Small businesses saw an increase in optimism and confidence in March, according to the latest Canadian Federation of Independent Business (CFIB) Business Barometer released March 31.

The 3-month index improved by 6 points to 60.2, the highest level since before the pandemic, says the CFIB. The 12-month optimism index rose by 2 points to 65.1. 

Supply chain challenges 

"Small businesses are starting to feel more optimistic as many restrictions are lifted across the country, signalling a new phase of this pandemic. However, other indicators of business health show that there are many concerns on the horizon, namely higher costs, supply chain challenges and labour shortages, which may hold back business recovery," said Simon Gaudreault, Vice President of National Research at CFIB. 

The CFIB says 34 per cent of businesses reported being in good shape, while 22 per cent indicated being in poor shape. Price and wage plans continued their upward trend, with businesses predicting they would increase prices by an average of 4.7 per cent over the next year, while wage plans have increased to 3.1 per cent.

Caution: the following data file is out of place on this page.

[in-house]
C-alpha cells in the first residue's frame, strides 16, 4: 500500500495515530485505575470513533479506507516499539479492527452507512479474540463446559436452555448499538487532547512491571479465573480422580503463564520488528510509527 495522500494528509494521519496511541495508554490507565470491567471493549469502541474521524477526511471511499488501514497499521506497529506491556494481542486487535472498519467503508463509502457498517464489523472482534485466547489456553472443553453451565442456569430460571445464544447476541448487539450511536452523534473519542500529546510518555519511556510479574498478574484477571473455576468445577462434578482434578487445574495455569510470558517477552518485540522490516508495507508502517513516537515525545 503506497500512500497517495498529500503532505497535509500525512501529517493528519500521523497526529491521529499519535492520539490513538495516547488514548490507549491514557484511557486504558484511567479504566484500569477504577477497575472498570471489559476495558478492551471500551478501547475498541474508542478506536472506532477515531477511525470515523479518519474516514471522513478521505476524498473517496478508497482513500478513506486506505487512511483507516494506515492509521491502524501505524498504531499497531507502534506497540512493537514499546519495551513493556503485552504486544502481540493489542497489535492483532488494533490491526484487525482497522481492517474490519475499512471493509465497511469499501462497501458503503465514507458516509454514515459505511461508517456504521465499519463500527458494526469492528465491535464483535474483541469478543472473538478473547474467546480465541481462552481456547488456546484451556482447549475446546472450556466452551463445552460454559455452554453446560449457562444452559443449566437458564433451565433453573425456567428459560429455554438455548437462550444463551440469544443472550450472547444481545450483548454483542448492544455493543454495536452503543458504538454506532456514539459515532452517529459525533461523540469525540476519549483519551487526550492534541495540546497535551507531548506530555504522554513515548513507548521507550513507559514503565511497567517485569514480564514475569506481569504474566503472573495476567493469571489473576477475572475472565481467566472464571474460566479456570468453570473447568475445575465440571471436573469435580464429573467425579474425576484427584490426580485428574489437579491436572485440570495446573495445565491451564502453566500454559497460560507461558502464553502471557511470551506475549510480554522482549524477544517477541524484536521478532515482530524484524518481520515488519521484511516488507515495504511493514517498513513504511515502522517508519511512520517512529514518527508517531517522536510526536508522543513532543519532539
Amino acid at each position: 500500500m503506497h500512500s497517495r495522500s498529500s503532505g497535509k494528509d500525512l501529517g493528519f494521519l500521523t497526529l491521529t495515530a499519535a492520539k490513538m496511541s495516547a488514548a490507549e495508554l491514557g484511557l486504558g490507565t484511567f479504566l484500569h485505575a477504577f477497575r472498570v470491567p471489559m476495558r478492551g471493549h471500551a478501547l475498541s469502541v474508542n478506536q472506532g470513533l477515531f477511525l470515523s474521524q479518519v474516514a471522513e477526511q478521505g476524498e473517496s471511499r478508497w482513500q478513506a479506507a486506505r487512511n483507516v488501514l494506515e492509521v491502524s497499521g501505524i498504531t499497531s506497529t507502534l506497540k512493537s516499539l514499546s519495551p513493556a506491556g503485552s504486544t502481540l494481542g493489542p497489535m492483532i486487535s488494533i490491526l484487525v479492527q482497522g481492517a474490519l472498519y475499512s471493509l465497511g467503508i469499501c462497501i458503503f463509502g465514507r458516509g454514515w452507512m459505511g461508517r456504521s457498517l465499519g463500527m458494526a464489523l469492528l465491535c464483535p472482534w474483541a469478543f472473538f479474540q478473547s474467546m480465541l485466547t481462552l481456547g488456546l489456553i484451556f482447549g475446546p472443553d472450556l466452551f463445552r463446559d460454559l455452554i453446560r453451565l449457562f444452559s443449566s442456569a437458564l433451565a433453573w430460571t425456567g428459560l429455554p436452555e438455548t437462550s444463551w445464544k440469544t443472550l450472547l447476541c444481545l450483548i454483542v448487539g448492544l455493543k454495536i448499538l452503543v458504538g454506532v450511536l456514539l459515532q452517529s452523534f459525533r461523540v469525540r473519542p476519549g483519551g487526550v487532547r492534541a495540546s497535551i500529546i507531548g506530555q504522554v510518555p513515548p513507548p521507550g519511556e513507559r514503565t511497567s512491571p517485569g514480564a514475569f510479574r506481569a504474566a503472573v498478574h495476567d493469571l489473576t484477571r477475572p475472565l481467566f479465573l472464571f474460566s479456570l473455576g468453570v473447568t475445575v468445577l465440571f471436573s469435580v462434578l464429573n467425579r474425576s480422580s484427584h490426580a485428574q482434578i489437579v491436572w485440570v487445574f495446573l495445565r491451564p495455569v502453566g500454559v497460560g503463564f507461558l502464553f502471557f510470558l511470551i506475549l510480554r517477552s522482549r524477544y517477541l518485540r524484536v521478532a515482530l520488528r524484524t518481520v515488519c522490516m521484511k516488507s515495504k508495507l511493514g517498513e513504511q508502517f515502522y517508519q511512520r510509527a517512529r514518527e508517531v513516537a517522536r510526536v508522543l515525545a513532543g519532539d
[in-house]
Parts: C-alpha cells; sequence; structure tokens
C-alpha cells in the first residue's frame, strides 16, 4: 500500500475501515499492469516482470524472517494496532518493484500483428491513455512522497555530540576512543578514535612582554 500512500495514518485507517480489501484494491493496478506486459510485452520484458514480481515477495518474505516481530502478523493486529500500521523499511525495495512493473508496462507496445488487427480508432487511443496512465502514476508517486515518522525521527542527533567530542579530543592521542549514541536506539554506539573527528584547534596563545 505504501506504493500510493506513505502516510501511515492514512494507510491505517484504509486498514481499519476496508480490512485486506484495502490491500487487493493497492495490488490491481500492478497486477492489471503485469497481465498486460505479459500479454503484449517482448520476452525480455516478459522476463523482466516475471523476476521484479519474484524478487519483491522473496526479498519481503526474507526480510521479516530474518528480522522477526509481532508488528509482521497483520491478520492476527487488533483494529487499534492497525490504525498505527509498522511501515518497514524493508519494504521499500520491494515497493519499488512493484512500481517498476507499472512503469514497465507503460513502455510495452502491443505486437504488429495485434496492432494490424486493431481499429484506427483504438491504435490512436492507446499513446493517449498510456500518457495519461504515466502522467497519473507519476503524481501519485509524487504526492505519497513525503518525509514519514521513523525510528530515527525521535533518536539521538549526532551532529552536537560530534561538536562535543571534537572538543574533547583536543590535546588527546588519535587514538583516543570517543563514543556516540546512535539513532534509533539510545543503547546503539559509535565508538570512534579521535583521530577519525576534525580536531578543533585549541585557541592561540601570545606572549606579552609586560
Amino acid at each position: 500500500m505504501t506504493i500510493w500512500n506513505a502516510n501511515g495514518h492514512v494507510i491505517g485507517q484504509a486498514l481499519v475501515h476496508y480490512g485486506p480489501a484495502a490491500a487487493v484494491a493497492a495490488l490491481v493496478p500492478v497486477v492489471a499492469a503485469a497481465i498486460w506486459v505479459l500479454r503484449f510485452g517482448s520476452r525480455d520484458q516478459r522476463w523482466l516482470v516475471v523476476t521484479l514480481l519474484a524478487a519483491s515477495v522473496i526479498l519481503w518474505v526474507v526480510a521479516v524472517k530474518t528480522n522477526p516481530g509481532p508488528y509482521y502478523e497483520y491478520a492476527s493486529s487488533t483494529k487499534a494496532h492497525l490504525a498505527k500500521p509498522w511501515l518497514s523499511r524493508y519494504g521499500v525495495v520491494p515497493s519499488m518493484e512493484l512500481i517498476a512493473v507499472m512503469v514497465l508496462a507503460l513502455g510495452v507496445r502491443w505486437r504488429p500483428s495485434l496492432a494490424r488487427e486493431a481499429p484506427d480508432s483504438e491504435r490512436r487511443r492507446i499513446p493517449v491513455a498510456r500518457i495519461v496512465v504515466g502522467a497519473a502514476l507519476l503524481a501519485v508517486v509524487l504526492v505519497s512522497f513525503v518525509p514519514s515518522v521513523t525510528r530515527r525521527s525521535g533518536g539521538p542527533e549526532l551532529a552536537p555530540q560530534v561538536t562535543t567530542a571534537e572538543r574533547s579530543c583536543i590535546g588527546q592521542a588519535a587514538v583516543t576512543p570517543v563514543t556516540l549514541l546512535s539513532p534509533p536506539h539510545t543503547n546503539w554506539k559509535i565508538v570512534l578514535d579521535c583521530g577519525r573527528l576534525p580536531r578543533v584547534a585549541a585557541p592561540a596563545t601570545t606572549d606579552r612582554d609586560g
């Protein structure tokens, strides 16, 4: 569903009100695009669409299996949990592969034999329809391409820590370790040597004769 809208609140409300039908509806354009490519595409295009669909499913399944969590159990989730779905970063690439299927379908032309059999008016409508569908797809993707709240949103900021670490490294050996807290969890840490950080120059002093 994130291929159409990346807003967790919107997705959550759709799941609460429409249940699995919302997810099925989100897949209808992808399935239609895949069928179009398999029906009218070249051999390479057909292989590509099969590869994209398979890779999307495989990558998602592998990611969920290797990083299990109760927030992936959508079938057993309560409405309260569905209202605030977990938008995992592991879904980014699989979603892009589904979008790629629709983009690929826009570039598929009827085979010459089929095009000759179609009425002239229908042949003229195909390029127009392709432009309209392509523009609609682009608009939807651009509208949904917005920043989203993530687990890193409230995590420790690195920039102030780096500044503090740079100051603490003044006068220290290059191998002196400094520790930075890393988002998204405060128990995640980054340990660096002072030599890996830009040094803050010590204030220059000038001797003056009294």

Major cost pressures 

The CFIB underlines that despite the uptick in optimism, “businesses are still facing major cost pressures that may slow their recovery, growth and return to pre-pandemic sales levels.” Fuel and energy costs were among the major cost constraints for a majority of businesses (72%), a 7% jump in one month. Supply chain issues and labour shortages also continued to be challenges facing businesses. 

"It's good to see small business owners express optimism for the future after the last two years of the pandemic," said Andreea Bourgeois, Director of Economics at CFIB. "However, that does not mean they are in a good position to absorb new costs. With the federal carbon tax set to increase April 1 and governments already planning to add various other new costs, businesses are still facing obstacles that hinder their success."